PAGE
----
A few days of warm weather, with 32 degrees predicted by the end of the week, and the UK is all hot and bothered.
UK swelters in rare spell of sun
LONDON // Britain found itself in the grips yesterday of the worst heatwave in the history of the world. Or, at least, you might have thought that if the media headlines were to be believed. And the British, whose penchant for discussing, dissecting and generally moaning about the weather is justifiably legendary, seemed inclined to believe them.
Of course, the fact that temperatures of 48 Celsius had brought power cuts and deaths to New Delhi was largely ignored, as was the severe heatwave affecting parts of the United States. And nobody even mentioned that Finland and Norway were enduring hotter weather than that expected in the southern half of the UK this week. No, the only salient fact to the British yesterday was that it was expected to reach 30 degrees in London, with 32 predicted by the end of the week.
All of which might seem pretty tame by Gulf standards at this time of year, but it was enough to put the British press on red alert. "We'll All Sizzle for a Week as Britain Beats the Med" proclaimed the Daily Mirror headline, while the rival Sun decreed that "killer heat" was on the way. Bookmakers have reportedly cut the odds, to 7/1 from 8/1, on Britain having its hottest summer ever and have been taking bets that the UK will be hotter than either Antigua and Hawaii on July 1.
It can only be a matter of time before the newspapers begin carrying pictures of zoo elephants being hosed down to keep them cool - a sure sign that the UK is having a couple of days of decent weather. The government has responded by putting into operation its heatwave plan in the wake of the first official "heat health" warning issued by the UK Meteorological (Met) Office for England and Wales. Hospital staff have been warned to expect a surge in admissions of elderly people suffering from the heat, and the department of health has asked people to check on the condition of vulnerable neighbours and family members.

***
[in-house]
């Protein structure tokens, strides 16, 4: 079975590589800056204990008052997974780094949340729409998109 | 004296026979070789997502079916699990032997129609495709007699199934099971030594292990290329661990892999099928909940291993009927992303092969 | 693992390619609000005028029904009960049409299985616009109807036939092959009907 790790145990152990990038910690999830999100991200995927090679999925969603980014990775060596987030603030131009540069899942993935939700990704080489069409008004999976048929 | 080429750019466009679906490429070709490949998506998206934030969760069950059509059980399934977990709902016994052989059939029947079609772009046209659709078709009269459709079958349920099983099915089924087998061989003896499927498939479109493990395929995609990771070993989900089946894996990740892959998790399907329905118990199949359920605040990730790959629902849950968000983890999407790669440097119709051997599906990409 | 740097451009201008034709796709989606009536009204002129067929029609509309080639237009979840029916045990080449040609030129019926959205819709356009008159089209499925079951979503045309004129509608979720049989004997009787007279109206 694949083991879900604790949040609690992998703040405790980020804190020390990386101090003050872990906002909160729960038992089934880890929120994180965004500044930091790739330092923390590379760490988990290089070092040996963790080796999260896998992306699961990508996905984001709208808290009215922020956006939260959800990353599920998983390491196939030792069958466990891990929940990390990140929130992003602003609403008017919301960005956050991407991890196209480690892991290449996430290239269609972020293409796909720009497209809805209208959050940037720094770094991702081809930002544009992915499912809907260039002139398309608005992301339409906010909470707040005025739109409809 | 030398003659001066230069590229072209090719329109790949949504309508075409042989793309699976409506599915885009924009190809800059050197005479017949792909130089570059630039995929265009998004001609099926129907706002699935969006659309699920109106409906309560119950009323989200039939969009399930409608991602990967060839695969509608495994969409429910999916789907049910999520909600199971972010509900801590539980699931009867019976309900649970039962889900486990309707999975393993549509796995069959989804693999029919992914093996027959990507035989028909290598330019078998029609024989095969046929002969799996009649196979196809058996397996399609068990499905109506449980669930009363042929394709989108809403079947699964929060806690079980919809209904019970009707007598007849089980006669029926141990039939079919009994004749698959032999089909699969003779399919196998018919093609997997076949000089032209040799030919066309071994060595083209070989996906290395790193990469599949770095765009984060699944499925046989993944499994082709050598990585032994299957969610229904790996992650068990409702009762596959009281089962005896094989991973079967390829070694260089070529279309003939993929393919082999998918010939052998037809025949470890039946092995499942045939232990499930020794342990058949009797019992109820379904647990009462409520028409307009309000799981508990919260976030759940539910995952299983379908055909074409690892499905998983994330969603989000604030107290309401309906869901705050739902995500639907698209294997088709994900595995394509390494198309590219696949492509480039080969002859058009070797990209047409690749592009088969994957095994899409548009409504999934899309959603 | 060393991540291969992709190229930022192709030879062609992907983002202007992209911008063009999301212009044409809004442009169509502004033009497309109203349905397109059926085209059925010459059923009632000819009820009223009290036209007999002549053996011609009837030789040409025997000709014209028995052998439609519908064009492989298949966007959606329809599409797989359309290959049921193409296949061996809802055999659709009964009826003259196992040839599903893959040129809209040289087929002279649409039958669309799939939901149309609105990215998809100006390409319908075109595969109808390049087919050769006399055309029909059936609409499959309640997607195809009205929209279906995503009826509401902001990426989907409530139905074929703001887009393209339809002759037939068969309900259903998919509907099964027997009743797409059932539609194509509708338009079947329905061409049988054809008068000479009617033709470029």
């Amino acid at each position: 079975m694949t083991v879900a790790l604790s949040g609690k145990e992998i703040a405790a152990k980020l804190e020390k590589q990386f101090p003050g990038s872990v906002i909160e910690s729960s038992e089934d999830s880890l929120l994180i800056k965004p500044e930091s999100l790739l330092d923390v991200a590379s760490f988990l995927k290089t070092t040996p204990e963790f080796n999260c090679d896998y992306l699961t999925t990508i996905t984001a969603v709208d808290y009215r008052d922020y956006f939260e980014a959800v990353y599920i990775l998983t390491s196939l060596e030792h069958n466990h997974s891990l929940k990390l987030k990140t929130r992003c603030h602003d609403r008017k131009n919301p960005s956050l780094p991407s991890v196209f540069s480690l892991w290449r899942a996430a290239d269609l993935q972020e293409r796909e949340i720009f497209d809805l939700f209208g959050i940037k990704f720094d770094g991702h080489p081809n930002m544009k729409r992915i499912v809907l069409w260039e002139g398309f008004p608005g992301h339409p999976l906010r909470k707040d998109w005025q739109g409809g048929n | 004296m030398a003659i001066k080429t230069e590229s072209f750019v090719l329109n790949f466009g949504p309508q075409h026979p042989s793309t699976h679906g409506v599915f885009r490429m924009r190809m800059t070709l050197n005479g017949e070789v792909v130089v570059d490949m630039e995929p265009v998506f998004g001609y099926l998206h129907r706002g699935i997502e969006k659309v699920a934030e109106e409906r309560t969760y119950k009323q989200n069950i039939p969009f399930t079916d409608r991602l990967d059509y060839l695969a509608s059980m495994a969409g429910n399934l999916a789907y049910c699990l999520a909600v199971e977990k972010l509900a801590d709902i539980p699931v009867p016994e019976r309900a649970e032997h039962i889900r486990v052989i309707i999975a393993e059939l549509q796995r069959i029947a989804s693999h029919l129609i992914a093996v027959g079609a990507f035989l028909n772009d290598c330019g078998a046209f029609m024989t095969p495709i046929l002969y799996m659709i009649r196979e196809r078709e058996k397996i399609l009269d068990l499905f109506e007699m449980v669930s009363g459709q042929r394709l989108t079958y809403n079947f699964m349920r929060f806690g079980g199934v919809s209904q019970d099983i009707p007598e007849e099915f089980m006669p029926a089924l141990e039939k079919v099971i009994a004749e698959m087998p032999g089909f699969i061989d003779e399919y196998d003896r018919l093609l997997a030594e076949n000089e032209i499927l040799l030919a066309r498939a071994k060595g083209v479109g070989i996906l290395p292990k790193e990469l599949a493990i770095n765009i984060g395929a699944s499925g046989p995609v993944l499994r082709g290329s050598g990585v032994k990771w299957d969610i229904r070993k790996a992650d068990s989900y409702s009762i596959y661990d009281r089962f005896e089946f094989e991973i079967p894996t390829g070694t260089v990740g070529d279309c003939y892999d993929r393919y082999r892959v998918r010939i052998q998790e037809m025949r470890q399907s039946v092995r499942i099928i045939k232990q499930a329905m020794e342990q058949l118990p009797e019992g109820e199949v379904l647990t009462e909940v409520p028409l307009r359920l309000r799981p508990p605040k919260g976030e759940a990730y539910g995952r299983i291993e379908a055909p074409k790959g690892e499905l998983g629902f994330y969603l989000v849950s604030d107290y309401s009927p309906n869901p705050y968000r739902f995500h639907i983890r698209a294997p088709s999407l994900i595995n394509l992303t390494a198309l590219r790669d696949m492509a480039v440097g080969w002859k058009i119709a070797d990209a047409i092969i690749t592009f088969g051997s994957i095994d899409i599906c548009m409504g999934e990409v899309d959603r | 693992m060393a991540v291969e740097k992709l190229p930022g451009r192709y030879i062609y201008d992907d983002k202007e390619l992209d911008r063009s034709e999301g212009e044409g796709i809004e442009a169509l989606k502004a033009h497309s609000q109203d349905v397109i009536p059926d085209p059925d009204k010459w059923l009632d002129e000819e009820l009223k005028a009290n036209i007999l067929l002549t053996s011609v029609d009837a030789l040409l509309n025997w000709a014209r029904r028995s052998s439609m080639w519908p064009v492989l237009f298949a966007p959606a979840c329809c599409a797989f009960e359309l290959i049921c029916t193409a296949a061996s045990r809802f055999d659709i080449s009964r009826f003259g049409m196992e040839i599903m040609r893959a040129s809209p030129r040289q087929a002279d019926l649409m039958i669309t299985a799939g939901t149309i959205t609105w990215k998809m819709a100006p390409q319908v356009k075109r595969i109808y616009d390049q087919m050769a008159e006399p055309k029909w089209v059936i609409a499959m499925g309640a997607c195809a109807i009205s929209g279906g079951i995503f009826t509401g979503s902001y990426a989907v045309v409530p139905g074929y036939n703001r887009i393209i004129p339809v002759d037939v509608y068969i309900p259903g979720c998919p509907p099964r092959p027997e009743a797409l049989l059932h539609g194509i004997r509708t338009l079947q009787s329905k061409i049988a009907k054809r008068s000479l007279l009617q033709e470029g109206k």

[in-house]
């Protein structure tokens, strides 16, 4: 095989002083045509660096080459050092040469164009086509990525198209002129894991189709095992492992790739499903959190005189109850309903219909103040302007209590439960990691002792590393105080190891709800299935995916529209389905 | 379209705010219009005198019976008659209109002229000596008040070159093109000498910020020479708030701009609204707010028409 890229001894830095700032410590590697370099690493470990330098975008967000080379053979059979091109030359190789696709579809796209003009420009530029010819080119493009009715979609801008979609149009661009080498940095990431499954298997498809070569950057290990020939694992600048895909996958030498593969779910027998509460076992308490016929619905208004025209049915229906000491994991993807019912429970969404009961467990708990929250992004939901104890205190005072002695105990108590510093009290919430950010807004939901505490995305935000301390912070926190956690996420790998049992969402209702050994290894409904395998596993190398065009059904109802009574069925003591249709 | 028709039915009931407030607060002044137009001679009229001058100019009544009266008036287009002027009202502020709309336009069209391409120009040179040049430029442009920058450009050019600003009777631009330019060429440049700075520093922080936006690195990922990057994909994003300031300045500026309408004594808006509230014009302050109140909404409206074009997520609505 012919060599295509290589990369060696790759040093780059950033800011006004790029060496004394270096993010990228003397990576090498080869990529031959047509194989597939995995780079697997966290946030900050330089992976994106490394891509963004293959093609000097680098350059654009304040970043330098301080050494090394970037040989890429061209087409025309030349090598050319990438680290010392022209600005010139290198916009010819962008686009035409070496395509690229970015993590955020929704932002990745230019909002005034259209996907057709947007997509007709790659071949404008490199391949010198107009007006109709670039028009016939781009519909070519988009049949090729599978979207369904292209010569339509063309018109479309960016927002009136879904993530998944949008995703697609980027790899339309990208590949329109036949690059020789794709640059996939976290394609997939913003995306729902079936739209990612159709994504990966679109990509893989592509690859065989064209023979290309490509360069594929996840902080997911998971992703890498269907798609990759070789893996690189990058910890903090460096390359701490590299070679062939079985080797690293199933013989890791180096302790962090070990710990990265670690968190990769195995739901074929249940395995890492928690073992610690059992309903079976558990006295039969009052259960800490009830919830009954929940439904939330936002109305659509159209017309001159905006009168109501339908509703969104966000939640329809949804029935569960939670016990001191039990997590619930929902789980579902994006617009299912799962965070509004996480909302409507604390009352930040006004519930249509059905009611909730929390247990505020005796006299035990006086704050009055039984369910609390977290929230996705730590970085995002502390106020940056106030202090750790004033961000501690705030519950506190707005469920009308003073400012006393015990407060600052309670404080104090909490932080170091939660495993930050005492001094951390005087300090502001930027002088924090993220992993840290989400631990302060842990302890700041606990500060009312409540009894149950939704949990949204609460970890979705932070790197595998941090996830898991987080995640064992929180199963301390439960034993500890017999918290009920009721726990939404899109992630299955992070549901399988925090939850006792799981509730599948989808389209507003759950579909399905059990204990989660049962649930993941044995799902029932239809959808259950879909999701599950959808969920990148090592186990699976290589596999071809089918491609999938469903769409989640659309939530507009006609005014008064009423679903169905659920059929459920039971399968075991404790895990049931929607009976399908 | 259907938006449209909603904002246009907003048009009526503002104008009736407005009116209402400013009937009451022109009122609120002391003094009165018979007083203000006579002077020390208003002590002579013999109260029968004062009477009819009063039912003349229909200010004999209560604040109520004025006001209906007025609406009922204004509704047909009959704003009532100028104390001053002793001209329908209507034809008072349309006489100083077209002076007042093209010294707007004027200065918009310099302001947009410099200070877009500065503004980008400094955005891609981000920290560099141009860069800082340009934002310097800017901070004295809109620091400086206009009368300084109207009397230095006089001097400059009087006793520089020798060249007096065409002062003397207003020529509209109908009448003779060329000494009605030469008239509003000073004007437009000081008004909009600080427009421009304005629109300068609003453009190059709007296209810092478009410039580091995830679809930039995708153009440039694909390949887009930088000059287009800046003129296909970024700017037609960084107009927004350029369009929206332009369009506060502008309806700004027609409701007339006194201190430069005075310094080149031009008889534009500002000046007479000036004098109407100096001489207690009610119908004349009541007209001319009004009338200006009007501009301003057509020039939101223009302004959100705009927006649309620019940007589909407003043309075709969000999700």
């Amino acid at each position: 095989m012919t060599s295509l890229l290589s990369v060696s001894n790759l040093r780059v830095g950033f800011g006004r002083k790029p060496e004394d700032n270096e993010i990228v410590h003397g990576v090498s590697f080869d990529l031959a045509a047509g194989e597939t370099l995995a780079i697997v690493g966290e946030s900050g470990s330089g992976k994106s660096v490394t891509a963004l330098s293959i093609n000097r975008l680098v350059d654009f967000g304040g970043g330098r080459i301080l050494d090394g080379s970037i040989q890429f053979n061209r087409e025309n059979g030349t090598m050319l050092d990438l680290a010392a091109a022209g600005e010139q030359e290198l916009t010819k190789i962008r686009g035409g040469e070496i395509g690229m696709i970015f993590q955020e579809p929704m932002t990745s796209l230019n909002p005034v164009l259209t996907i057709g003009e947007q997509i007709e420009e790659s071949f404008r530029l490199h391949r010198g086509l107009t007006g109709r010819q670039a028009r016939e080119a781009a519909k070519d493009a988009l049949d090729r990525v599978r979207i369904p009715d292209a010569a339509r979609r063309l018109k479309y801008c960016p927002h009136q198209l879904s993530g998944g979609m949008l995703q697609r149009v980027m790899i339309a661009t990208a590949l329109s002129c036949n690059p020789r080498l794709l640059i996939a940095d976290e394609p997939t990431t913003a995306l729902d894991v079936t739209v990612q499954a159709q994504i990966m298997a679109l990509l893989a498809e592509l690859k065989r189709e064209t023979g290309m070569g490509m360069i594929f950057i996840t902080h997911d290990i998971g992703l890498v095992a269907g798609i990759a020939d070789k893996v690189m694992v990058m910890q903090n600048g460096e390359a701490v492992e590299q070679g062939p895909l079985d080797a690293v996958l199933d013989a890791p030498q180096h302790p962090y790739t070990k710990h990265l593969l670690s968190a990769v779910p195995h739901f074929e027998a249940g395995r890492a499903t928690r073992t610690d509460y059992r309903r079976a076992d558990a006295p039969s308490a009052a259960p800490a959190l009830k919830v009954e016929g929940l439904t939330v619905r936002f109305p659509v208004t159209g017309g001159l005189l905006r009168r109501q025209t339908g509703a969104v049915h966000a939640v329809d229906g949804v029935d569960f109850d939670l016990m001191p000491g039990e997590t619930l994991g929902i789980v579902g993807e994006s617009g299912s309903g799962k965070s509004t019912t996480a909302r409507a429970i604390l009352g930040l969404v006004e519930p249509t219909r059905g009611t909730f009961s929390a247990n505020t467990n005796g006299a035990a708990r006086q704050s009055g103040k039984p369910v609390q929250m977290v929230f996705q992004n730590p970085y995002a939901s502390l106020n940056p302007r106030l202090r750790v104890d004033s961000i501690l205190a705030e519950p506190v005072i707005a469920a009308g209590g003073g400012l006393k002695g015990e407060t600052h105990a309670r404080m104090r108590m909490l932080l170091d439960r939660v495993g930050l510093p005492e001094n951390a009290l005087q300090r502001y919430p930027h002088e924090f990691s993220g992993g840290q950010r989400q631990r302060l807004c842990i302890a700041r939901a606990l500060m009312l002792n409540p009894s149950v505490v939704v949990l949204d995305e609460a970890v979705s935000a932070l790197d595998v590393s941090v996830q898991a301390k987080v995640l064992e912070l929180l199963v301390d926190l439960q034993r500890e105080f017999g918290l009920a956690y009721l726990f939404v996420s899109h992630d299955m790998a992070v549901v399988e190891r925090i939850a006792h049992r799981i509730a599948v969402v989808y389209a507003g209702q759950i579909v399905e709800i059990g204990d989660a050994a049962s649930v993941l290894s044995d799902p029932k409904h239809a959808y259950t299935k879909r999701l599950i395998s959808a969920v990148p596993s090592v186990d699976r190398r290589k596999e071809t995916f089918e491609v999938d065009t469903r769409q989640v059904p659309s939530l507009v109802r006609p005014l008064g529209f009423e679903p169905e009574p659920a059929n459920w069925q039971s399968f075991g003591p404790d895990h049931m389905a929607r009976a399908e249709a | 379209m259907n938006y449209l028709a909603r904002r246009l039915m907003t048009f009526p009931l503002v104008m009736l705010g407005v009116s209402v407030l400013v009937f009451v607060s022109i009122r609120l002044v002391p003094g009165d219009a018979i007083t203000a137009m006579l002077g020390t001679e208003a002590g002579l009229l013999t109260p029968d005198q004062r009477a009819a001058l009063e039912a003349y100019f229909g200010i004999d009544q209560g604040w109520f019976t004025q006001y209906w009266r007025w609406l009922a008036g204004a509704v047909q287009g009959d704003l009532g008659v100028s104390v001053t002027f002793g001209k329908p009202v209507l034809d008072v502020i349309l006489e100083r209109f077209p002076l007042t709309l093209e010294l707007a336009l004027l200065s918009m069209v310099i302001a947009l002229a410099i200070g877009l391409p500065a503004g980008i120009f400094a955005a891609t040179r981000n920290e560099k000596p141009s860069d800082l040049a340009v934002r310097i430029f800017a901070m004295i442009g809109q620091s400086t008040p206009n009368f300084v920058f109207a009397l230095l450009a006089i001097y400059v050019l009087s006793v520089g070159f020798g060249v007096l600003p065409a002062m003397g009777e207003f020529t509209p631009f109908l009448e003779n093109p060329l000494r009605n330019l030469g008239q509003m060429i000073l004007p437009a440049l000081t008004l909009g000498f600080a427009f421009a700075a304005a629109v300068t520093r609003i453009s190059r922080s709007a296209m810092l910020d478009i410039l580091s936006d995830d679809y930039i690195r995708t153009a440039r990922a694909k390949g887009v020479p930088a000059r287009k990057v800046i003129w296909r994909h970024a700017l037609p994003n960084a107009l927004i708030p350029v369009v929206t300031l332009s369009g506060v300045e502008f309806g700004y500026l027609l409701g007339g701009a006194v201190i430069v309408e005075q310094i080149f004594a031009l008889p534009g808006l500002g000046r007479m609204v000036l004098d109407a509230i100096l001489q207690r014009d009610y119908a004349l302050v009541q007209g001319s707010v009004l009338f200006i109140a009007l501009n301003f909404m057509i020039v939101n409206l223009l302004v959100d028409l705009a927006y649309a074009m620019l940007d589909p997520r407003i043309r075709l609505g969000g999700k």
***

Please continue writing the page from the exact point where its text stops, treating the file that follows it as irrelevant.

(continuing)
The health department is advising people with serious health problems, such as heart conditions, to avoid leaving their homes between 11am and 3pm, even though mad dogs and Englishmen are known to favour the midday sun. People are also being advised against excessive exposure to the sun, to avoid tea, coffee and alcohol because they can cause dehydration, to drink plenty of water and to avoid strenuous activities.
Tennis fans attending the Wimbledon championships were being told to wear hats and use plenty of sun block. The heat health warning issued by the Met Office was its first under a scheme introduced after a major heatwave six years ago when 2,000 people, most of them elderly, died in temperatures that reached a record 38.5. Wayne Elliott, head of health forecasting at the Met Office, explained: "We have been working closely with the department of health to develop this service aimed at the vulnerable, especially the elderly."
An area of high pressure stuck over the UK is responsible for the current heatwave, which will mainly affect central and southern England, but is also bringing pleasantly warm weather to the rest of the country. Scientists believe that climate change will make heatwaves in temperate zone countries, such as the UK, increasingly frequent. At least the current one, after weeks of talk about MPs fiddling their expenses, has offered the British the opportunity to return to a more normal topic of conversation.